But some new developments are adding fuel to the dollar’s strength as well. Like the Federal Reserve, the European Central Bank (ECB) reversed course late last year after an extended period of monetary easing, preparing to slowly tighten its money supply and push interest rates upward. This had the potential to make the euro more attractive.
Now, however, Europe’s economy is softening, and ECB chief Mario Draghi says he’s prepared to follow the Fed’s lead and begin loosening the monetary strings again, potentially diminishing the euro’s allure. Meanwhile, the most trusted euro-denominated investment—German government bonds—are in short supply, whereas there is no difficulty in obtaining U.S. treasuries.7
An even bigger twist has been the tariffs the U.S. has imposed on a wide range of Chinese goods. Tariffs on Chinese goods make U.S. goods more attractive, leading to increased demand for dollars with which to buy them. More demand for dollars, however, strengthens the currency, leading to higher prices and less demand for U.S. exports.
At this point, the danger of a rising dollar is still considered to be a relatively small threat to U.S. corporate earnings and unlikely to impact corporate decision-making. Back in the 1990s, for instance, the dollar was around 15 percent higher compared with other currencies than it is today, forcing companies to alter their pricing strategies and rethink where they made their goods.8
But if trade challenges continue, the ECB softens faster than the Fed, or some economic jolt heightens demand for the sanctuary of U.S. treasury bonds, then the dollar’s outsized strength could begin to take a bigger toll on corporate earnings and the U.S. economy.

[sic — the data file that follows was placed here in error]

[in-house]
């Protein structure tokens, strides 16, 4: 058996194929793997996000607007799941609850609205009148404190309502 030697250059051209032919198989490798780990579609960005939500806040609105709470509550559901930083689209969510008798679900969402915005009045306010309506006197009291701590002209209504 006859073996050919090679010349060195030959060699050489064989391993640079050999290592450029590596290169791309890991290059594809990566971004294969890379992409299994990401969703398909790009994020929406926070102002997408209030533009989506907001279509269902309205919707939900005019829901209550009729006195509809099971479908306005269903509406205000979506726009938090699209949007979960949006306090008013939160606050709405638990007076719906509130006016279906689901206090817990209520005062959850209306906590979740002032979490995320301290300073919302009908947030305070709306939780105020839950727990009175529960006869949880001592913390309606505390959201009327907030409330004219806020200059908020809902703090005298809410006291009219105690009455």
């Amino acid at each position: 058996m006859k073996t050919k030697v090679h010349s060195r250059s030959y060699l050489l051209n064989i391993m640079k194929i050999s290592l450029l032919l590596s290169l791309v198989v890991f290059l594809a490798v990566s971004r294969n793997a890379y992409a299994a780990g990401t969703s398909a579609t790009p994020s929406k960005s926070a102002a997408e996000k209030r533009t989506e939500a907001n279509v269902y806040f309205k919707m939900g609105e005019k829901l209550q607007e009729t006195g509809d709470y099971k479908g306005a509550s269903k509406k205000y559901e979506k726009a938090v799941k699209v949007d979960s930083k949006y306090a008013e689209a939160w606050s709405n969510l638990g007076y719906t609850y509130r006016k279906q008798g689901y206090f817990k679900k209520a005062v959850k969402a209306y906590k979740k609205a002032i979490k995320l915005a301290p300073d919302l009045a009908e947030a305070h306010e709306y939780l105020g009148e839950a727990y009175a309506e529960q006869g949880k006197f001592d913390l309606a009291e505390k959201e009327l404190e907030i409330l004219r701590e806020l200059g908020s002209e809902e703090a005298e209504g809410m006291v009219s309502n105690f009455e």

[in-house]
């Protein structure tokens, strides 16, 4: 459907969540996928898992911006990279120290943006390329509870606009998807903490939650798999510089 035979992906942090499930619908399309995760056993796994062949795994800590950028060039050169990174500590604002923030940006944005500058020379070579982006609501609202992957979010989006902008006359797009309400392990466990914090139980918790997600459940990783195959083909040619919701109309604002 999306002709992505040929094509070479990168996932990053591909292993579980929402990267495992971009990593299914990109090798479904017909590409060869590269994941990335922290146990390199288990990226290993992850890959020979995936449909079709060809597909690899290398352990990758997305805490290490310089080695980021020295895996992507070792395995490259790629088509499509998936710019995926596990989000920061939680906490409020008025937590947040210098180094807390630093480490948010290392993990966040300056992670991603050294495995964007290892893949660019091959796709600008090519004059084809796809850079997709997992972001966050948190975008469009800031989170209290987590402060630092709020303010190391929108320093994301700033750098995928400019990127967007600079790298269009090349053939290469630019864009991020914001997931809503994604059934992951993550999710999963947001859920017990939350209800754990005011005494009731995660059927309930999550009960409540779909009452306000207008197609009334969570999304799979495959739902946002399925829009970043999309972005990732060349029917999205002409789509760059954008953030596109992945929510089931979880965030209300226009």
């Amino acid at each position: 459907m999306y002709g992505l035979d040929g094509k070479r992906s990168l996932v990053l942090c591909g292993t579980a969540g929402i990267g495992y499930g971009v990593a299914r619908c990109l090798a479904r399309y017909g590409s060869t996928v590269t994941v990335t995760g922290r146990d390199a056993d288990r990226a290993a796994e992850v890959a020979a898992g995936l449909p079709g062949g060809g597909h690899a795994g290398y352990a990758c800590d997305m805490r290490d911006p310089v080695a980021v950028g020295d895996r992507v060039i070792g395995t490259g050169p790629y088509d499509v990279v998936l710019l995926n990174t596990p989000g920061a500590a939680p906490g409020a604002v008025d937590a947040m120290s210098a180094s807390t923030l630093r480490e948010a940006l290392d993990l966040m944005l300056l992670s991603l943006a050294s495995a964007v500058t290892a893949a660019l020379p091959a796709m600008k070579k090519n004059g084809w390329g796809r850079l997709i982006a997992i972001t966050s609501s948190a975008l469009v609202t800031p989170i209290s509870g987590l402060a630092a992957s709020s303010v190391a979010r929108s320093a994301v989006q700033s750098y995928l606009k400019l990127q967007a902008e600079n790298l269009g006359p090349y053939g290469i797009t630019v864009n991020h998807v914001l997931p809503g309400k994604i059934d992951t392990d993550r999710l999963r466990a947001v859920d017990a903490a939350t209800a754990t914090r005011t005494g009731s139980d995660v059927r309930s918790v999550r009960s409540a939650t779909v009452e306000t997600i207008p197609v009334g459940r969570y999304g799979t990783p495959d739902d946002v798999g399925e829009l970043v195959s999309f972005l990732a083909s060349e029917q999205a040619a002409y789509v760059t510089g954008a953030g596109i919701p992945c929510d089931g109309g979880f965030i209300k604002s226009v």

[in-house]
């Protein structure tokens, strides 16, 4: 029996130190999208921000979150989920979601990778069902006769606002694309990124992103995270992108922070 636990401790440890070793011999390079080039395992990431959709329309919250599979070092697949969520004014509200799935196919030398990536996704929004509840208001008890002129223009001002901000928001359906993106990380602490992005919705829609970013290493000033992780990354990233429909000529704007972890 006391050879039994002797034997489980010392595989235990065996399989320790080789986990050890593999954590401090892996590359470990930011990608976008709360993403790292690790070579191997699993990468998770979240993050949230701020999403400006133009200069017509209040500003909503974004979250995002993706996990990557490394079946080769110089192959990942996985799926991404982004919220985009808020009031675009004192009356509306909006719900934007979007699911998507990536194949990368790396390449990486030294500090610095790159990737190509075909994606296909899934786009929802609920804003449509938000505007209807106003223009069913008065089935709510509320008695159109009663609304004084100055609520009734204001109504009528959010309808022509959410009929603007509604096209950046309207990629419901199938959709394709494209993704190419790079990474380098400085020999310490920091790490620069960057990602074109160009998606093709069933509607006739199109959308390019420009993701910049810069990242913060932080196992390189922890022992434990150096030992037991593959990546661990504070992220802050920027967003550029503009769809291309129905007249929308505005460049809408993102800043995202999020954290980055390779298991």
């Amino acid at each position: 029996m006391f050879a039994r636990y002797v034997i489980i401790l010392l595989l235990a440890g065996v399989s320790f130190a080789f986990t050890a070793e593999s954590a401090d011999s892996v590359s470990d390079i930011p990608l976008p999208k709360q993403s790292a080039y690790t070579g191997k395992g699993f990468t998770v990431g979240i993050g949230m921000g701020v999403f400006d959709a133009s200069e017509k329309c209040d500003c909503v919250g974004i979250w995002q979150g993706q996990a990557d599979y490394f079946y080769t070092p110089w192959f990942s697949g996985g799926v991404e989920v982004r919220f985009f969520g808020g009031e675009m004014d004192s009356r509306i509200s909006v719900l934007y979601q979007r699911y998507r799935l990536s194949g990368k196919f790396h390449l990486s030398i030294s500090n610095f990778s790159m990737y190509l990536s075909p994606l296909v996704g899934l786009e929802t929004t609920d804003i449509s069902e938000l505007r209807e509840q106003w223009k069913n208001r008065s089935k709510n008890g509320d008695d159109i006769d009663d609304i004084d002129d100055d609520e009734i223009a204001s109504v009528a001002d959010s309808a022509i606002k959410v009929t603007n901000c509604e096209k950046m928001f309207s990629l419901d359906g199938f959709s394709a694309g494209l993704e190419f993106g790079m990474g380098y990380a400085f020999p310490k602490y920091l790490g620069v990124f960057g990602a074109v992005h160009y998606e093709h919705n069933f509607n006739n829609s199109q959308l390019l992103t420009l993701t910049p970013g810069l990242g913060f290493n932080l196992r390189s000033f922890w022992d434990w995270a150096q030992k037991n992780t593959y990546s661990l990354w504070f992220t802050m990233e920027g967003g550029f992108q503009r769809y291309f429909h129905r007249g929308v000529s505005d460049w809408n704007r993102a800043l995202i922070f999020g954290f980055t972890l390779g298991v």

The U.S. dollar remains strong despite the Fed’s softening monetary policy, lowering U.S. corporate revenues from overseas and making U.S. exports more expensive. While this isn’t a major threat to the U.S. economy at present, that could change if the dollar continues to gather strength.
Elliot Kass is a journalist who has covered global business and technology from New York, London, and San Francisco for more than 30 years.
1. “The Stock Market Might Not Be Ready for a Stronger Dollar,” Barron’s; https://www.barrons.com/articles/strong-dollar-saps-revenues-for-u-s-companies-51549533600?mod=article_inline
2. “What a Strong Dollar Means for Stocks,” Barron’s; https://www.barrons.com/articles/what-a-strong-dollar-means-for-stocks-51551713042
4. U.S. Dollar Index (DXY), MarketWatch; https://www.marketwatch.com/investing/index/dxy
5. “FireApps Q3 2018 Currency Impact Report,” FireApps; https://www.fireapps.com/resources/download-currency-report/?id=1909
6. “Global liquidity: changing instrument and currency patterns,” Bank of International Settlements; https://www.bis.org/publ/qtrpdf/r_qt1809b.htm
7. “The Dollar Is Still King. How (in the World) Did That Happen?” The New York Times; https://www.nytimes.com/2019/02/22/business/dollar-currency-value.html
8. “The Stock Market Might Not Be Ready for a Stronger Dollar,” Barron’s; https://www.barrons.com/articles/strong-dollar-saps-revenues-for-u-s-companies-51549533600?mod=article_inline